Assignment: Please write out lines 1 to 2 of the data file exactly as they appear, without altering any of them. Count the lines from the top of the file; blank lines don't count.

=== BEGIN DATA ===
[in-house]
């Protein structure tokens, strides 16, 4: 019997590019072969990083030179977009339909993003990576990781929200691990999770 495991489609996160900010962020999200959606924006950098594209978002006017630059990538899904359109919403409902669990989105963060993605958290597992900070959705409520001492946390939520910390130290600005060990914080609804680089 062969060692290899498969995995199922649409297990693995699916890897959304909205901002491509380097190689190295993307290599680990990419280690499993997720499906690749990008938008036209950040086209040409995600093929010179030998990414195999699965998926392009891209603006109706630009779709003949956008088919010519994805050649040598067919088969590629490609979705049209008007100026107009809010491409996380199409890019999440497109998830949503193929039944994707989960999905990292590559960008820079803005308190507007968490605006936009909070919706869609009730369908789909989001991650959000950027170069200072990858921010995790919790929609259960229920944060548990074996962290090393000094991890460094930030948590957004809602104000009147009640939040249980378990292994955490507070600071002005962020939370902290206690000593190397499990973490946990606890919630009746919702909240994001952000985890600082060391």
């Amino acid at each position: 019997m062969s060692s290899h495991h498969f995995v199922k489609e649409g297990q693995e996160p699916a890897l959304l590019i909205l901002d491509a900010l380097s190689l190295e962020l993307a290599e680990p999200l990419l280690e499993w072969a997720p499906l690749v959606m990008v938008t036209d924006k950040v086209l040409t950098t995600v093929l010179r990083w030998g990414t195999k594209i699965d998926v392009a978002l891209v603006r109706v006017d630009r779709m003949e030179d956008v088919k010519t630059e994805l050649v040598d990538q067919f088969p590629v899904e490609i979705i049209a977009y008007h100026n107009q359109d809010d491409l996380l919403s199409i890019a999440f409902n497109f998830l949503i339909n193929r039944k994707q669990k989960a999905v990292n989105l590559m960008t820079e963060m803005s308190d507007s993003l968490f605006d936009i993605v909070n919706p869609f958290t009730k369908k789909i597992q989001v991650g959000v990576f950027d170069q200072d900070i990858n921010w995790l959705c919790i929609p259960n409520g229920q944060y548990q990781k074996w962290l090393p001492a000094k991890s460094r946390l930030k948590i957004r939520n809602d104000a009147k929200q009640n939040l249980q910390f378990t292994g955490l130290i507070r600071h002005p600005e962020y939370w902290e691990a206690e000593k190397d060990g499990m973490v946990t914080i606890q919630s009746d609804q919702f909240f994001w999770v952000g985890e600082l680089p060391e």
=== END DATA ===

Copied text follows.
[in-house]
């Protein structure tokens, strides 16, 4: 019997590019072969990083030179977009339909993003990576990781929200691990999770 495991489609996160900010962020999200959606924006950098594209978002006017630059990538899904359109919403409902669990989105963060993605958290597992900070959705409520001492946390939520910390130290600005060990914080609804680089 062969060692290899498969995995199922649409297990693995699916890897959304909205901002491509380097190689190295993307290599680990990419280690499993997720499906690749990008938008036209950040086209040409995600093929010179030998990414195999699965998926392009891209603006109706630009779709003949956008088919010519994805050649040598067919088969590629490609979705049209008007100026107009809010491409996380199409890019999440497109998830949503193929039944994707989960999905990292590559960008820079803005308190507007968490605006936009909070919706869609009730369908789909989001991650959000950027170069200072990858921010995790919790929609259960229920944060548990074996962290090393000094991890460094930030948590957004809602104000009147009640939040249980378990292994955490507070600071002005962020939370902290206690000593190397499990973490946990606890919630009746919702909240994001952000985890600082060391």